Thursday, September 19, 2013

to pay the bills

The DnD Next design has done an abrupt about face on skills.  Previously they had decided to get rid of them entirely and have a hodgepodge of strange and bad ways to be good at things.  What it all amounted to was in pretty much every situation people would roll 1d20, add their bonus (from 0-5) and then see if they succeeded.  If you wanted to play a character that was stealthy as a ninja you were screwed - any random dork guard would catch you sneaking by a good chunk of the time.  This was true of pretty much every sort of ability except combat leaving characters in the silly position where they were supposed to be epic heroes but none of them were good at anything except killing.  Being good at killing is a very useful trait for an epic hero but it shouldn't be the only trait.

The new theory is that skills will be back in the game and will be recognizable as a hybrid of 3rd and 4th edition skills.  There is a list of them which is mostly comprehensive and they will provide bonuses to checks ranging from +2 at level 1 to +6 at level 20.  Overall this is reasonable since basic attributes provide a bonus of +0 to +5 but the problem is (as I have lamented before) that the die is too big.  The ultimate skill master in Next will have a bonus of +16.  This means that if you take a task that the greatest and most heroic athlete in the world can complete every time (DC 17, in this case) then Joe Ordinary with his bonus of +0 will succeed 20% of the time.  If you want to set a task that Joe Ordinary can't manage such as tightrope walking (DC 21, in this case) then you have to accept that the greatest acrobat in the world will fall off the wire quite regularly.  There just isn't any room in such a system for people to perform amazing feats.  If the strongest person in the world only gets a +5 bonus to lift heavy objects they should not be rolling a 20 sided die to see how heavy an object they can lift.

I actually had a model fairly similar to Next in Heroes By Trade with the notable exception that the die was a d8 instead of a d20 so being really good at something actually mattered.  A normal person had a maximum result of 12 while an Olympian would have a minimum result of 17 leaving lots of room for tasks that were easy for pros, impossible for normal folk, and dicey for the people in between.  This was a very important goal for me because I wanted people who invested heavily in a skill to be really excellent at it and not be regularly shown up by the person who had no bonus but rolled a natural 20.  I hate the system where everybody rolls and if somebody rolls well you succeed.  Blech.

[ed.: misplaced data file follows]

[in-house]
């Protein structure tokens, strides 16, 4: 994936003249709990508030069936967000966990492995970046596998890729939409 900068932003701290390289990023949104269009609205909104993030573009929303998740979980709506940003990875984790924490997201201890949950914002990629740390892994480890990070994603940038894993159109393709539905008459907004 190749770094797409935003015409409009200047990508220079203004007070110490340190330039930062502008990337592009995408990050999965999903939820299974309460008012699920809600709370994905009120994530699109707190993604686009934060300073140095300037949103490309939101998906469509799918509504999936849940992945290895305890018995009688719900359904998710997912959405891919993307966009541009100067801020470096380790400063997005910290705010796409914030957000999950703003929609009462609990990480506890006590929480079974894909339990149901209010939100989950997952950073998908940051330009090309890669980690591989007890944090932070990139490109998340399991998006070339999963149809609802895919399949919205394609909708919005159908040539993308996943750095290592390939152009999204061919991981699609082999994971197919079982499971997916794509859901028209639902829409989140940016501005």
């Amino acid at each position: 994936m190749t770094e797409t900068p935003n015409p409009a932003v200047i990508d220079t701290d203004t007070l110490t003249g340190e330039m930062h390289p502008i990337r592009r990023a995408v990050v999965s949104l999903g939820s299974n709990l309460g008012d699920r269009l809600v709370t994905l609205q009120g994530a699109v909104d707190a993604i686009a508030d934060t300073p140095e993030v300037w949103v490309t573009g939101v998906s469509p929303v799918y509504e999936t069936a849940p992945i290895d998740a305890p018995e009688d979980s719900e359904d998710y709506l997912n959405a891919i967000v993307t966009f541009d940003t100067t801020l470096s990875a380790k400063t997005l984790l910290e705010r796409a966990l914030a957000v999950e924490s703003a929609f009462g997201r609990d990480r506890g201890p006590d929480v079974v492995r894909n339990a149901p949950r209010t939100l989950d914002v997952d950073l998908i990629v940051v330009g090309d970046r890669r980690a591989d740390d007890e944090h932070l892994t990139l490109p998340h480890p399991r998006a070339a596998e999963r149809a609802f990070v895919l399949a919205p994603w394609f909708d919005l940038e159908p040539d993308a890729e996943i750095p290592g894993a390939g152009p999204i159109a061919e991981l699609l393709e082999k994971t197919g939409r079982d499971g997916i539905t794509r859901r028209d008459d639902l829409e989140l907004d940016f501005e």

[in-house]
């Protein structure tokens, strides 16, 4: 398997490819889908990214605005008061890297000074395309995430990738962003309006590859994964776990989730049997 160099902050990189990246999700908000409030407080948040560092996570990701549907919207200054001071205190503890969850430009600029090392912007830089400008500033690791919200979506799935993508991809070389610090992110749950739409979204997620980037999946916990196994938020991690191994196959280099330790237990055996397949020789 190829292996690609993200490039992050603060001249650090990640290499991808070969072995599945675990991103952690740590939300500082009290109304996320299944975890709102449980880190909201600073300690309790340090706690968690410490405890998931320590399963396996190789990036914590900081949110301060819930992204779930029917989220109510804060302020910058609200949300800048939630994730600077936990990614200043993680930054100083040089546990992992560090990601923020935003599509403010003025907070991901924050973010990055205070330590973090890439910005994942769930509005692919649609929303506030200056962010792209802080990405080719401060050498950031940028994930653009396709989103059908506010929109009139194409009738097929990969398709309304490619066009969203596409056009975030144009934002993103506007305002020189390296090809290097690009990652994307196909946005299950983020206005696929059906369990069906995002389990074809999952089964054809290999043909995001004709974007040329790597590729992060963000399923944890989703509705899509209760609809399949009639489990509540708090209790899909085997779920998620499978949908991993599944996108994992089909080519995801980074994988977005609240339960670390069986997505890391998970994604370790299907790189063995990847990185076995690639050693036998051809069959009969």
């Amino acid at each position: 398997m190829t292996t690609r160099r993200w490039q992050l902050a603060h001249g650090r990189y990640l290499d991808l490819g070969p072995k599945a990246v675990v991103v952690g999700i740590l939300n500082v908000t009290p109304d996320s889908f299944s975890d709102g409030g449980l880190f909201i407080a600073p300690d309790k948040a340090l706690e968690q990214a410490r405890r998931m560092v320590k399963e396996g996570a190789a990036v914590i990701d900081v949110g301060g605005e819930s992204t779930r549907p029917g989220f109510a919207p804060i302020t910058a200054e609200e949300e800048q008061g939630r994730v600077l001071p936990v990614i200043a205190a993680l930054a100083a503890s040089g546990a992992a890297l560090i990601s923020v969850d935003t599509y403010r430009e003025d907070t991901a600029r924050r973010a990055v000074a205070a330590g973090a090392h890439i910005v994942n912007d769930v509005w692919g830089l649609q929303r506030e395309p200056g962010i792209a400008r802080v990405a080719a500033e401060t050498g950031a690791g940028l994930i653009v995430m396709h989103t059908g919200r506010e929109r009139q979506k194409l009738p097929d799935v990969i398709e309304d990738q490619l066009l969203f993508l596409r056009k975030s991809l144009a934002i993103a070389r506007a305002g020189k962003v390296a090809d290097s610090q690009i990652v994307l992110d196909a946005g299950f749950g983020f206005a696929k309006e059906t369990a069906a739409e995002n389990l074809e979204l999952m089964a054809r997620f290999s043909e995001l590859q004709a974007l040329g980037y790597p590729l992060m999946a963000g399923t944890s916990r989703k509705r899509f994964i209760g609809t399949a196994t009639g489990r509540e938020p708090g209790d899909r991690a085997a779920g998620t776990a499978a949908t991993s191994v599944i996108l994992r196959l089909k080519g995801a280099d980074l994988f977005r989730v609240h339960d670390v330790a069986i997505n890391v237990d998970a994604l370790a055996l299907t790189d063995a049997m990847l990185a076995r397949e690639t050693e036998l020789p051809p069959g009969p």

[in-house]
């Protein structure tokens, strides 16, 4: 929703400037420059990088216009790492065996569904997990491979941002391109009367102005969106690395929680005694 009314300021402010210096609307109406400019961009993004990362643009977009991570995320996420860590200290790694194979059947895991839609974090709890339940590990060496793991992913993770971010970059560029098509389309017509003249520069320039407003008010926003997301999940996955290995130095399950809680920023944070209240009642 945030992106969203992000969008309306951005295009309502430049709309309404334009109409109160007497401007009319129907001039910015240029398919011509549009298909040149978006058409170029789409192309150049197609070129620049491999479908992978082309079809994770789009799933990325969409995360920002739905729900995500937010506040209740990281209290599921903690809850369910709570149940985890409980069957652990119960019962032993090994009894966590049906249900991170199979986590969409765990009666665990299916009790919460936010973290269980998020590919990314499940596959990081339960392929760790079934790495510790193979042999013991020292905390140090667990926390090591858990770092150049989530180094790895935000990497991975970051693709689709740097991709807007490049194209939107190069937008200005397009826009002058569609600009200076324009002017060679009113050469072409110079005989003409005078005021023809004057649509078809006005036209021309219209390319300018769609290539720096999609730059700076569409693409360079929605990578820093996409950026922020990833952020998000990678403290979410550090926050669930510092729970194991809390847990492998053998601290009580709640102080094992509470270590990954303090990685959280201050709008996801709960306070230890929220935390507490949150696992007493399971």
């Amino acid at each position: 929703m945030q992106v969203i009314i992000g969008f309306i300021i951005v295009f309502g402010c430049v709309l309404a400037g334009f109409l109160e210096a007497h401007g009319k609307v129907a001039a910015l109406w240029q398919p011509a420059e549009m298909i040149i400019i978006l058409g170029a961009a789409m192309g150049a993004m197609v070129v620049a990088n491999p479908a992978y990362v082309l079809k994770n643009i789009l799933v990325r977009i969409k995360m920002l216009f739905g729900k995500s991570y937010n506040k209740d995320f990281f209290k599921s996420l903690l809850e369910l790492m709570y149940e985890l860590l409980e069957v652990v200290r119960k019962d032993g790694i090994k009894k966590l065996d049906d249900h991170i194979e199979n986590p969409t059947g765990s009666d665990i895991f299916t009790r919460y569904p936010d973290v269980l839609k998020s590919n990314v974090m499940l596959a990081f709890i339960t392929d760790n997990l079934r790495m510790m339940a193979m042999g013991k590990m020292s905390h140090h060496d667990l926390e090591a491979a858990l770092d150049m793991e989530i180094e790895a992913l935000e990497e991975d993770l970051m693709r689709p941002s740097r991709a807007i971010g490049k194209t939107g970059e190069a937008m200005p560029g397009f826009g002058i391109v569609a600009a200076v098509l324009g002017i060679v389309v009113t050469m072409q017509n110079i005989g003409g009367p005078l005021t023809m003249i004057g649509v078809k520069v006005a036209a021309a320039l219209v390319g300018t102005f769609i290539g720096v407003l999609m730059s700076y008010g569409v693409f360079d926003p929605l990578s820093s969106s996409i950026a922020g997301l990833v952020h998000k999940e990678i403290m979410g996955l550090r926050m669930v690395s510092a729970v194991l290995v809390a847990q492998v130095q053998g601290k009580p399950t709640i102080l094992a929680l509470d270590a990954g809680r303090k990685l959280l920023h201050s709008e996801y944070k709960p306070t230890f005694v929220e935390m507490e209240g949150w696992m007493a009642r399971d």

One other thing I recently decided was that the Perception skill and its ilk needed to die a fiery death.  That sort of skill was always the best skill from DnD 3.5 to Next because every time something happened the group would end up rolling Perception to figure out if they noticed what was going on.  It became a crutch to avoid descriptions and circumvent specific talents.  If you want characters to roll to see if they notice something then roll Culture if it is a religious symbol or Wilderness if it is a broken branch or Empathy if it is someone acting strangely.  

I needed to have a skill to oppose Stealth and Camouflage though so I added in Alertness to fill that role and it is used just to detect ambushes and people being sneaky.  This allowed me to make HBT free of Search, Awareness, and Perception and I feel so much better for having done so.  I really like people using all kinds of different skills depending on the circumstances and getting rid of the omnipresent 'roll Perception to figure out if you notice anything' always trod heavily on that goal.

The trouble with making updates like this is that I have two active games of Heroes By Trade running.  I don't want to be constantly changing the rules but I do want room for my new ideas to be tested and used.  A tricky situation, that.


  1. On the other hand, because the system is there to support heroes going about their business, a completely unskilled person having a 20% chance to do something really fantastic might be a good thing.

  2. I don't feel like it is a good thing. A completely unskilled person includes a character with no particular skill or stat bonuses - I would prefer a system where such a person can't do cartwheels on a tightrope with just a few tries.

  3. I feel like they probably can't do cartwheels on a tightrope with just a few tries. The first failure should hurt them pretty badly.

  4. Sure, but if 10 regular dorks try to cartwheel across a tightrope and 2 of them make it things seem pretty bizarro to me.

  5. Strangely, doing crazy stuff like running along walls is easier than it looks, if one is shown how to go about it. Seeing it done and then having to do it seems like a one in five sort of thing to me.